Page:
Sunday, October 29, 2017

Title IX and the Straw Man

Erin and I both talked to a New York Times reporter last week about whether and how California's new legislation allowing for a gender neutral designation on state IDs would intersect with Title IX regulations. (More on that below.)

My immediate thought, upon hearing that the California Family Council (CFC) was using Title IX as a reason for why the legislation was not a good idea (as their leader stated in a July editorial), was that Title IX is being used again as a distraction, a scapegoat, a tool of division. CFC's president Jonathan Keller was employing the straw man fallacy when he wrote that:"The new “nonbinary”* gender created by this bill would likely be subject to the federal Title IX statute. This means California’s nearly 150 public colleges and universities, and all 10,453 public schools would be required to provide not only male and female athletic teams and facilities but non-binary ones as well. This would result in a massive new federally mandated expense to the state." We discussed why this was not going to happen.

Erin gave the reporter a number of reasons why CFC's legal argument was specious. For one thing, it assumes that the Department of Education is going to be aggressive in its enforcement of Title IX in general (which it is not) and in particular, that it is aggressive in its enforcement of  Title IX as it applies to gender identity diversity and transgender rights (which it has so clearly backed off of). Next, it would require the Department of Education, which enforces federal law, to defer to state law, event though federal law normally preempts conflicting state law. Even then there would be the challenge of reading the Title IX regulations to incorporate new gender categories. Given the use of phrases like  "both sexes" and "one sex ...[and] the other sex,"  realistically the law would not be read to cover a third gender category. Finally, even if  Title IX's athletics regulations did incorporate California's nonbinary gender category, schools would of course only be required to at most provide participation opportunities proportionate to the percentage of students who are nonbinary. Because nonbinary students are a really small percentage of the population, even if Title IX applied, the burden on schools would be small.  I discussed the existing policies at the K-12 and collegiate level and how gender identity was either honored or it was superseded by hormone use (in the case of NCAA sports). Those arguments were easy and we were happy to explain them. What has arisen for me since the article was posted is how the law is used by people who do not care about it being enforced until it can be levied against a more disliked minority group. It was likely inevitable that the law mandating gender equity in education would be used as a tool of division by those who actually do not want equity. CFC's argument above is just one example. Everyone is harmed when the argument becomes about who deserves protection more. In between the lines of CFC's very calmly worded editorial is the following message: "real" girls and women will suffer because of the demands of a deviant minority group. Resources will be drawn from women's and girls' sports to create teams comprised of nonbinary persons. You want gender equity? Well then you cannot have nonbinary equity without it costing you--the taxpayers of California--a lot of money.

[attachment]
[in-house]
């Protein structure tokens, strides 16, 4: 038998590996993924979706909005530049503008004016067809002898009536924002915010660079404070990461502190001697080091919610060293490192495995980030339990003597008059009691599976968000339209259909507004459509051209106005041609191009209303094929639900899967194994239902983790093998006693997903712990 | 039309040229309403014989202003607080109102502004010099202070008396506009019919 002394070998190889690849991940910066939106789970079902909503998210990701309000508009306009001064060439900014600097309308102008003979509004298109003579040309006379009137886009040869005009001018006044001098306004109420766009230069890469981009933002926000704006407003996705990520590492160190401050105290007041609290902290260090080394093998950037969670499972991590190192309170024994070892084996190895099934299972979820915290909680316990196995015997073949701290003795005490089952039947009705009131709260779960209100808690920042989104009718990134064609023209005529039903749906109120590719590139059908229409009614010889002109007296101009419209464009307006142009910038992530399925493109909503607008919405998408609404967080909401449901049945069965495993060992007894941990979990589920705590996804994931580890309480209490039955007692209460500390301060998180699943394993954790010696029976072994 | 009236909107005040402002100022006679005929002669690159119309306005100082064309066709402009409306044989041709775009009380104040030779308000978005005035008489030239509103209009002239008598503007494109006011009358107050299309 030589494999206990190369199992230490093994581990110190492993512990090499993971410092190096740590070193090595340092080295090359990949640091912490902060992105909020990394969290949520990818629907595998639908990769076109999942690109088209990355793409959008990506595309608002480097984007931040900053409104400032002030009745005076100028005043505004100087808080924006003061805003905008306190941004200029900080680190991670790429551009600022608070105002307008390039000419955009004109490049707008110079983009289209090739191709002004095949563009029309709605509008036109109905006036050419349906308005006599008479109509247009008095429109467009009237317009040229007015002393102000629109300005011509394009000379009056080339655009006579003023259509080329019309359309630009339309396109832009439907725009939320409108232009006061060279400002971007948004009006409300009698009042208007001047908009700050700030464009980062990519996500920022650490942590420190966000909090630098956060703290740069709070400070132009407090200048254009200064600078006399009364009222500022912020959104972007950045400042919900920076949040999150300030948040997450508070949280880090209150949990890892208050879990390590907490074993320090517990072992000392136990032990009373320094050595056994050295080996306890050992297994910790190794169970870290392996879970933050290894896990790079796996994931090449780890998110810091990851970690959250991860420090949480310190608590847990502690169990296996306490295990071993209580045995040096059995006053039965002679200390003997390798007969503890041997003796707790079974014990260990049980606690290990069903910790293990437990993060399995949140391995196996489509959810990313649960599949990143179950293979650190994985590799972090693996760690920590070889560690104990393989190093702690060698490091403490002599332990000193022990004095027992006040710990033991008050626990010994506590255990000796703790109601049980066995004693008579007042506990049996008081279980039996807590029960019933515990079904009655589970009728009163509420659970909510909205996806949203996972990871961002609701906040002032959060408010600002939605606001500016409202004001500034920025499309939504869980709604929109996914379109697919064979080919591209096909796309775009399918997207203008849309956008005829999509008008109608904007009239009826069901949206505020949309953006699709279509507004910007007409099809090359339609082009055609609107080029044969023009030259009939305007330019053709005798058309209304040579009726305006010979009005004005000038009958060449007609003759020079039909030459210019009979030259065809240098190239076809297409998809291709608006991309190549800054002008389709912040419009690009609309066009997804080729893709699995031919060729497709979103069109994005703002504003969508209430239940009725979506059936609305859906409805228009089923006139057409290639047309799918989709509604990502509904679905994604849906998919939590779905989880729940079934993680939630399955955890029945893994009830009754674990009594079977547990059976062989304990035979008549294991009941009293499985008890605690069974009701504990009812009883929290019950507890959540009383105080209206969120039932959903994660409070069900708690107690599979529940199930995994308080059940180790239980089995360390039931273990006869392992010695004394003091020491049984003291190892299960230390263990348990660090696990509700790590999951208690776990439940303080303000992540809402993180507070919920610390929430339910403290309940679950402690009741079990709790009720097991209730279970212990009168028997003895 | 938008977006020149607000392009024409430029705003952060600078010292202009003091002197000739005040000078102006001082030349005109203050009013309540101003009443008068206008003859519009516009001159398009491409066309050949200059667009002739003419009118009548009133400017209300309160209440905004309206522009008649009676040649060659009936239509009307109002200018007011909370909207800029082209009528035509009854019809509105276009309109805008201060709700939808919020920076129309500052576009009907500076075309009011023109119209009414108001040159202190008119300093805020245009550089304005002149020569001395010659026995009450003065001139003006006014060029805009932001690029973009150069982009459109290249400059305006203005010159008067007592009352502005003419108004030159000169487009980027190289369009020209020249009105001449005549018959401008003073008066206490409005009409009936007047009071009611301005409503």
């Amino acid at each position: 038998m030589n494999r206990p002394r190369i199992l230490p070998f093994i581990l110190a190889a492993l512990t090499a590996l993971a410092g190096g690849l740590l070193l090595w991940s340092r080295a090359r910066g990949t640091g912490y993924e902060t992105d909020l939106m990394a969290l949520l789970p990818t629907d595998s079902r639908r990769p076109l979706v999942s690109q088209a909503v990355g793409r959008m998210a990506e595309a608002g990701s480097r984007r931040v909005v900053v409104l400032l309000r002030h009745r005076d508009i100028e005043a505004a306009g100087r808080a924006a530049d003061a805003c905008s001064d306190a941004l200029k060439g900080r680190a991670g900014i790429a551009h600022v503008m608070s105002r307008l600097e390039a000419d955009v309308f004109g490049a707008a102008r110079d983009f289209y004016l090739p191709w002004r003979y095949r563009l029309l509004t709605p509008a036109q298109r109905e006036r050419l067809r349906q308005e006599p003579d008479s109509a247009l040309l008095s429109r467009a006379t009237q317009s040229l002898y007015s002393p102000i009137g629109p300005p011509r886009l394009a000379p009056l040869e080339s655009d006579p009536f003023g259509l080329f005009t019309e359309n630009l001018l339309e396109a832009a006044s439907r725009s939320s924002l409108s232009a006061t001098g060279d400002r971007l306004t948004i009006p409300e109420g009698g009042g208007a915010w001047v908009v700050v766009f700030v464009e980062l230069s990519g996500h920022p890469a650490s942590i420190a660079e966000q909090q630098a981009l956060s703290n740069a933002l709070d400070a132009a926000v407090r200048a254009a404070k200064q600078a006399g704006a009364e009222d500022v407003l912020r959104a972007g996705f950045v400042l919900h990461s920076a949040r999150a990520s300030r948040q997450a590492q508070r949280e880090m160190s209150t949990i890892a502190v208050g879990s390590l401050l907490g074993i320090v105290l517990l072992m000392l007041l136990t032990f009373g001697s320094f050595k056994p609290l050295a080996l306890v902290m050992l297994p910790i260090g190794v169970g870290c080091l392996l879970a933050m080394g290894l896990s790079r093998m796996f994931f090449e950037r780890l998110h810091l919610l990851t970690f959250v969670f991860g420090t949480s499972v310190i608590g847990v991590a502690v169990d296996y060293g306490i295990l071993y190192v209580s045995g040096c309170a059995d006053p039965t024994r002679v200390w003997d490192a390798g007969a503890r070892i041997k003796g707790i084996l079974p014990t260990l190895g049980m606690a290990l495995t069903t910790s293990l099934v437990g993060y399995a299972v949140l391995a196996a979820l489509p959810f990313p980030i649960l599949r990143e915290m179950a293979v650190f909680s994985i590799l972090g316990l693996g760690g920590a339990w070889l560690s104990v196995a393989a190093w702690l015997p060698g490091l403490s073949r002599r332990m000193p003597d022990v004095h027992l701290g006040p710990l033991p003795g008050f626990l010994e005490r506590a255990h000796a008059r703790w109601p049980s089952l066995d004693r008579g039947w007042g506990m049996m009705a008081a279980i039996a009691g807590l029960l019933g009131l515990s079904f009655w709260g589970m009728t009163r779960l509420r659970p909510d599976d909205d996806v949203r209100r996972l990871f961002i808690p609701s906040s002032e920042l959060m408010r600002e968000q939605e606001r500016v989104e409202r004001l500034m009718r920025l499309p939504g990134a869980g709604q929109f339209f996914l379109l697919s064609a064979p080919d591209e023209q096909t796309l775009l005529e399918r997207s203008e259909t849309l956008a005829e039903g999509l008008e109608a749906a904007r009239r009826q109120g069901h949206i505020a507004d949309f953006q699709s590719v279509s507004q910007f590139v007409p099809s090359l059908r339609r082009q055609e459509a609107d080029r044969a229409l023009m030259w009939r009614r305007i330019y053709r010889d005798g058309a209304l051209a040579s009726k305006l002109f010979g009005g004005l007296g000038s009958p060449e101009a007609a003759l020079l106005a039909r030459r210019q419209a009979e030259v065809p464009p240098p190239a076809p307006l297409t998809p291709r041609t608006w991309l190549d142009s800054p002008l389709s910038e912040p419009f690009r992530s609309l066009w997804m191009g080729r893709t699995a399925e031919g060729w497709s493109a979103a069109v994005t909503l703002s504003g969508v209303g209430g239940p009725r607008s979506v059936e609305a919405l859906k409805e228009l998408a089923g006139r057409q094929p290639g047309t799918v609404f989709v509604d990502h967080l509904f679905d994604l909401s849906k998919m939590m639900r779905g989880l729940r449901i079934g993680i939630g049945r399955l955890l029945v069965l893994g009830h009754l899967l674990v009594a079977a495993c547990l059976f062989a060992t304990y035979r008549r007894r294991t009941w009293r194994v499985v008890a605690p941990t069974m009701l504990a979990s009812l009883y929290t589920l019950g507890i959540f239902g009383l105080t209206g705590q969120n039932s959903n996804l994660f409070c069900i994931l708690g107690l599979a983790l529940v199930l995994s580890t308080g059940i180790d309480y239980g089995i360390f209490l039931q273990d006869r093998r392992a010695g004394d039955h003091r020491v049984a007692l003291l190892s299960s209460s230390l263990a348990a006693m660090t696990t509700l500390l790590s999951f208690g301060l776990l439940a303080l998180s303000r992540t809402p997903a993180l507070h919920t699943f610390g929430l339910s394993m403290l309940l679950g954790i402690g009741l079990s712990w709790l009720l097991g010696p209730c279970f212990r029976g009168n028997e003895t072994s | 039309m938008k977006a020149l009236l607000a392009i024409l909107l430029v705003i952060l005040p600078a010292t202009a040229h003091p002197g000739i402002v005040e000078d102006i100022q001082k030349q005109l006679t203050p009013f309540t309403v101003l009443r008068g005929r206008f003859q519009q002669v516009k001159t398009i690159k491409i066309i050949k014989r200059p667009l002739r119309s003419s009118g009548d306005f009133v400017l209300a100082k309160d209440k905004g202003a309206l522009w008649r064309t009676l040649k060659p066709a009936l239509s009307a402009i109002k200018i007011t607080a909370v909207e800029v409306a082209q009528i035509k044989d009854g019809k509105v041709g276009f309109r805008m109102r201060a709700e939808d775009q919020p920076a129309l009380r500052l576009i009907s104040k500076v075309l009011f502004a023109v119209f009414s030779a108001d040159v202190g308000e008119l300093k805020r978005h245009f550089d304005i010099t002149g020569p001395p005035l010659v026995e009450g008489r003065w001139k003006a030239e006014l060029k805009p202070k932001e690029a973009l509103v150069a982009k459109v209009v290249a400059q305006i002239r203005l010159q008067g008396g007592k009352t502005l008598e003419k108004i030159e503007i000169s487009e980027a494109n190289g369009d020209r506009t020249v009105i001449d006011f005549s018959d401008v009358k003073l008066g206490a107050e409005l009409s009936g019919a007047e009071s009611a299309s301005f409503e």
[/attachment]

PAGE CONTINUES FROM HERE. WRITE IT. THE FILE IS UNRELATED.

The overt hate, the malicious tone that we have seen aimed at transgender and non-binary people was absent from the editorial. But that does not mean that what CFC said, how they pitted women against non-binary people, was not hateful. As Title IX continues to be weakened, it could be easier for arguments like these to gain traction. Playing the oppression Olympics only benefits people like CFC and their supporters.

* I assume he used quotation marks because he does not think nonbinary is a thing. This was a rhetorical/grammatical mistake on his part. Nonbinary is indeed an adjective used to describe real things. Keller does not think nonbinary gender identity is real. He should put the quotation marks  around the phrase nonbinary gender to get his point across.